Editorial: Uncomfortable realities
Last updated 11/25/2020 at 12:46pm
Last week the BVD published a story regarding COVID-19 cases in Lincoln, based on information provided by Lincoln Volunteer Ambulance President Aaron Birkholz. I published the story because I felt it was timely, given the increasing caseload in the county, and important for people to recognize there is a far higher COVID-19 risk in Lincoln than most people are probably aware of.
Last weekend I learned that, following the story, Aaron has received negative backlash for the information and perspective he provided. According to recent Facebook post, the response has led to his decision to stop providing such information.
That decision, and the response that prompted it, will have a direct impact on our ability to provide local reporting on COVID-19 in Lincoln.
There is no official running daily tracker for COVID-19 cases and deaths in Lincoln, and Lewis and Clark Public Health will not provide localized COVID-19 information, only county-wide figures. Even if they were to give us official local numbers, as Birkholz pointed out last week, that number isn't reflective of the actual number of cases in the community due to the time-lag in testing and reporting through official channels.
So, why did we publish the information from Birkholz if he didn't have up-to-the minute, official numbers? Simple: nobody has those for Lincoln . Yet, when it comes to having an understanding of COVID-19 caseload in Lincoln, he has been forthcoming with information to help the community, and far more tuned in to the situation than we are. Even if the number of confirmed cases he personally knew about last week was unofficial (and probably on the low side), he was willing to share what information he could to keep Lincoln informed and safe.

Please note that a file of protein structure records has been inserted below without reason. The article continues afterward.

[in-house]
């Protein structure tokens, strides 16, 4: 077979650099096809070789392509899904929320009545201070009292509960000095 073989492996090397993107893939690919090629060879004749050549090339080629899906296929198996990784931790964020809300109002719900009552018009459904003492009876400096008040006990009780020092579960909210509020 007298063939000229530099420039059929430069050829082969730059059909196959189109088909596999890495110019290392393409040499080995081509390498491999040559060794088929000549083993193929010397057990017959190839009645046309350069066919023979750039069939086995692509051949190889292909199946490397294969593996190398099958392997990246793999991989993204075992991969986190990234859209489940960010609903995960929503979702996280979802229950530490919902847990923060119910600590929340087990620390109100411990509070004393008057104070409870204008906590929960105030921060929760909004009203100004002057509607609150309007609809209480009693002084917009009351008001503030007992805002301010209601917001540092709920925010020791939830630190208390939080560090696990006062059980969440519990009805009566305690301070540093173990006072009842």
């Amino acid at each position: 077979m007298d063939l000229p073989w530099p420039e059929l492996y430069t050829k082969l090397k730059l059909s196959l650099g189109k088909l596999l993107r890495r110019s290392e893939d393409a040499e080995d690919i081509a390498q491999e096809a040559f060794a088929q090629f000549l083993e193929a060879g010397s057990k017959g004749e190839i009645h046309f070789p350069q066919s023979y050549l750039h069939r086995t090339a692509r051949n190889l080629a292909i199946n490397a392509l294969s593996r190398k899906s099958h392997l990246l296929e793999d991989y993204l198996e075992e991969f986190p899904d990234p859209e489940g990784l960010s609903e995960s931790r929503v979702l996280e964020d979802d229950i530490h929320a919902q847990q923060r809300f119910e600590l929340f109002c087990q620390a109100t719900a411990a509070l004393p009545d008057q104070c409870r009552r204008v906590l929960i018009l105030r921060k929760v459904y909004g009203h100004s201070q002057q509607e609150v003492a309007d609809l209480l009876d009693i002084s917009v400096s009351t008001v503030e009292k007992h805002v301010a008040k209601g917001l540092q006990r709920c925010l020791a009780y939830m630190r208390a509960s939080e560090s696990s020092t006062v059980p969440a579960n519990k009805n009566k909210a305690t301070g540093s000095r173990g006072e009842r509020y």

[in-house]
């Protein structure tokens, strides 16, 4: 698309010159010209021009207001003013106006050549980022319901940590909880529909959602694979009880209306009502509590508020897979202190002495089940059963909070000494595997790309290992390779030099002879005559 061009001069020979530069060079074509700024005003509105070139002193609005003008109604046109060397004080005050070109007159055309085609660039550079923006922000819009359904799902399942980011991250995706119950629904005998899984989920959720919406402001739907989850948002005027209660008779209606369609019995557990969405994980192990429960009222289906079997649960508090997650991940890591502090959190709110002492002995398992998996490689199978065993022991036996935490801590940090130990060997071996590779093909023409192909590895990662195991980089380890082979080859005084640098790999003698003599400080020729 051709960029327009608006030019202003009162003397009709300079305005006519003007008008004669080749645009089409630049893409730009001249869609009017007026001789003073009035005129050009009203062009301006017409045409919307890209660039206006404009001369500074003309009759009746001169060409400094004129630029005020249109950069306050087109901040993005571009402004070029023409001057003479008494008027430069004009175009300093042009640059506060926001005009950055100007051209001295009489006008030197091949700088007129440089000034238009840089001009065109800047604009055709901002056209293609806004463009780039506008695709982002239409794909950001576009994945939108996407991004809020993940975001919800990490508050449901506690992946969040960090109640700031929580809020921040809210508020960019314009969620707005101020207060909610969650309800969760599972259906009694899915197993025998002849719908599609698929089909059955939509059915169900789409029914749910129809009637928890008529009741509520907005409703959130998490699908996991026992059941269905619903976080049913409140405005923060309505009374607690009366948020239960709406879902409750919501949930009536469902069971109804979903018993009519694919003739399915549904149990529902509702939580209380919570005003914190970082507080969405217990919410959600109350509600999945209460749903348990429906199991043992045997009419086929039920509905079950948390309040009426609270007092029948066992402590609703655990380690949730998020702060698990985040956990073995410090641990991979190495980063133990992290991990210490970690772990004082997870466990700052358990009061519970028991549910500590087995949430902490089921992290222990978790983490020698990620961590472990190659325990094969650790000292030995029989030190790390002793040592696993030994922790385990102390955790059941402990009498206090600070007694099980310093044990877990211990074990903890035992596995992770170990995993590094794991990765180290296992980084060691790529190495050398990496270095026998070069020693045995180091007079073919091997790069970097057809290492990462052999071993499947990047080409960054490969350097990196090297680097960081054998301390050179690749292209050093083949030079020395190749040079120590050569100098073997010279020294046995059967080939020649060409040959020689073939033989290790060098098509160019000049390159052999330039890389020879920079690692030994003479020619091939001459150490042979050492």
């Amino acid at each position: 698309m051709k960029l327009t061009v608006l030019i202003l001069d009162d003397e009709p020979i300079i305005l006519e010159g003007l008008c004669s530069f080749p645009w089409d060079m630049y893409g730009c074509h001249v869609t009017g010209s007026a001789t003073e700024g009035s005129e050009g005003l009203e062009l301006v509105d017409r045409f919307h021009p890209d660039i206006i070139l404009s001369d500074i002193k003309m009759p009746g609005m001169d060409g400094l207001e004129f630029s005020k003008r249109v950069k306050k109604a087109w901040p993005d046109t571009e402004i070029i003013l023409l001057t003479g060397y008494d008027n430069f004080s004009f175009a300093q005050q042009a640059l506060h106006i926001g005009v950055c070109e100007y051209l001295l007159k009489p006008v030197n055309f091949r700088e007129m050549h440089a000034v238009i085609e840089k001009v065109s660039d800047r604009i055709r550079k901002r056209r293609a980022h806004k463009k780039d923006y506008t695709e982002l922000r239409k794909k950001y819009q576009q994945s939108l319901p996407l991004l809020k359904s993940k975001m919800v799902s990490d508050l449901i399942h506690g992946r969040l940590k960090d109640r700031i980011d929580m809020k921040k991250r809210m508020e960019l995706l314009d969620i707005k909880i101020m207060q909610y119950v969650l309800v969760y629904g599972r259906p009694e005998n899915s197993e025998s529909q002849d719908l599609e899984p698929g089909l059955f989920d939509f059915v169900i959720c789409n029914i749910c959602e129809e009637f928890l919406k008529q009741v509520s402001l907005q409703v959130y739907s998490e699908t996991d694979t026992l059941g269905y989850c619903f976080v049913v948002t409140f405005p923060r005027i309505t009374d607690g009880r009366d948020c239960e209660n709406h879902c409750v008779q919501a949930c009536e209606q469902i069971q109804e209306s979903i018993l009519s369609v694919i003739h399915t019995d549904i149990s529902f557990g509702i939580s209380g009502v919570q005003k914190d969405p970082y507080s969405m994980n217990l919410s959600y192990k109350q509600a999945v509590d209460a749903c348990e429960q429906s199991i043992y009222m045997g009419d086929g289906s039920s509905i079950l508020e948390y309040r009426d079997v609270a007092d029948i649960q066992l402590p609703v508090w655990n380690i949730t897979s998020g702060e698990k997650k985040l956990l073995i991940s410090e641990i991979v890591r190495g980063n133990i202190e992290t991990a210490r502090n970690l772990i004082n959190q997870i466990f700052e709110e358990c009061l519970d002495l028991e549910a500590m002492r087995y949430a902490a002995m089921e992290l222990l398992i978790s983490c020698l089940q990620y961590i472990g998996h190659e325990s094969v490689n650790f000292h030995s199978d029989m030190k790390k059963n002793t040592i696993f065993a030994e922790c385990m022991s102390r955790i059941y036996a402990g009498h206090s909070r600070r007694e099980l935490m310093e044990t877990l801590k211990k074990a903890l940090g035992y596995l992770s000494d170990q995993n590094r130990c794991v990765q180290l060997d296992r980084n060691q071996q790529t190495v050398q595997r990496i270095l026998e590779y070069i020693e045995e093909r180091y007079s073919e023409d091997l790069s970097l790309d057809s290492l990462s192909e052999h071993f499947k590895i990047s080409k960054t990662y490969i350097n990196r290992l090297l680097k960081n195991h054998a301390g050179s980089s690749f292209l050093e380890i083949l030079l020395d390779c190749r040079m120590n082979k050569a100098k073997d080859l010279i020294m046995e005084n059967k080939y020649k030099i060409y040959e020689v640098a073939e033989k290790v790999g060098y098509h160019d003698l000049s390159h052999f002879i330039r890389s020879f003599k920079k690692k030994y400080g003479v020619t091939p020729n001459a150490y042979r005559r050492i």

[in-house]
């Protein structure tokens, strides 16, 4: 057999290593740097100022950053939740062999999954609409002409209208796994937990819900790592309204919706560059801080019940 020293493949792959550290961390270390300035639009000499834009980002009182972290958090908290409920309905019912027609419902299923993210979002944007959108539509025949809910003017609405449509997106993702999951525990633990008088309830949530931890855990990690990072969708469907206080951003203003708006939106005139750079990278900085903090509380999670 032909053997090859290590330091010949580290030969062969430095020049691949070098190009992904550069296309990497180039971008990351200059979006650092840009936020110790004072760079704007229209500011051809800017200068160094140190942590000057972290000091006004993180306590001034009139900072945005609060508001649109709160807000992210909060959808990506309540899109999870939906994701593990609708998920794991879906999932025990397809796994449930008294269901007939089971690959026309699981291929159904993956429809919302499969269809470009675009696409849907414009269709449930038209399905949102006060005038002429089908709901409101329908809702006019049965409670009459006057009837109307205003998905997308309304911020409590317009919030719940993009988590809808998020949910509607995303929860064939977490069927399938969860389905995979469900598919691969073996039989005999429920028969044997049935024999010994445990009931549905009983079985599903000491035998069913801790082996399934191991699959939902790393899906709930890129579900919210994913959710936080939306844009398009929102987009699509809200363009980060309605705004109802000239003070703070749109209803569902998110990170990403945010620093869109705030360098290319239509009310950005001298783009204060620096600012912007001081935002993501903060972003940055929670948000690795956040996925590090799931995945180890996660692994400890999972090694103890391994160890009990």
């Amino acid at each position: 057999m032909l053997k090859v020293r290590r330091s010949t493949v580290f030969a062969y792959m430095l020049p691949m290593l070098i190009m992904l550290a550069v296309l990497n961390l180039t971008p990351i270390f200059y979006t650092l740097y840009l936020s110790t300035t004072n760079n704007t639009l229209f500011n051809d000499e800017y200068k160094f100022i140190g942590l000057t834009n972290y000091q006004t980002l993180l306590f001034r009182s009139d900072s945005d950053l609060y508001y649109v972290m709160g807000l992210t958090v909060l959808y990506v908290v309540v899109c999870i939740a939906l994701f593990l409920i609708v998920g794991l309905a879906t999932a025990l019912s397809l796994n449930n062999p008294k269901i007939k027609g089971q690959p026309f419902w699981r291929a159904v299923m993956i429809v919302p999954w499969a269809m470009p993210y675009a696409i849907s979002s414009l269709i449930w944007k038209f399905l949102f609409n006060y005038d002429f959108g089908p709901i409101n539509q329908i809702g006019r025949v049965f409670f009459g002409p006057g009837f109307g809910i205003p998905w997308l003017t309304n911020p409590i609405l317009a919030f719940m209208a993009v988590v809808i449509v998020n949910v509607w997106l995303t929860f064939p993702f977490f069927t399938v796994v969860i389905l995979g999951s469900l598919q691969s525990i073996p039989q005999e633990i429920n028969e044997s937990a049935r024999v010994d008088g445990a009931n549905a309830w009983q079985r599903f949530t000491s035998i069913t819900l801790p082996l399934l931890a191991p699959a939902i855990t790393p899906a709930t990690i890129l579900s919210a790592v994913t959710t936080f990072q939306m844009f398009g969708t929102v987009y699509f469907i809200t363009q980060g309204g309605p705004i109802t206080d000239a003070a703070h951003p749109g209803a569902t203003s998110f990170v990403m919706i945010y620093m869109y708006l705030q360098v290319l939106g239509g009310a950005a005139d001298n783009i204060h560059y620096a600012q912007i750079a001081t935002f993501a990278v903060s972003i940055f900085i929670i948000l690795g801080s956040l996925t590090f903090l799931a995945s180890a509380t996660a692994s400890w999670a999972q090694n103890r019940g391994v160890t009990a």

I don't know what was said to him or, or by whom, but anyone giving Aaron hell for sharing information important to the community needs to take a step back and get some perspective.
Yes, this may be a pandemic that most people will survive but he wasn't being some alarmist Chicken Little crying that the sky is falling. Rather, he's the head of an ambulance service in a small town looking down the barrel of a growing health crisis that has the potential to claim the lives of elderly friends, neighbors or family. Put yourself in his shoes. Would you want to see yourself or your fellow EMTs have to take those folks on what could be their final trip? Or would you rather try to get the word out however you could to get people's attention and try to convince them to take steps that may be unpopular but that could save lives?
I hope Aaron changes his mind about keeping us informed. Uncomfortable realities don't go away just because you don't see them. But I won't blame him if he doesn't. Having people drop a deuce on your head for trying to help out tends to get tiresome real fast
Anyone who has a problem with last week's article is free to call me at 362-4131.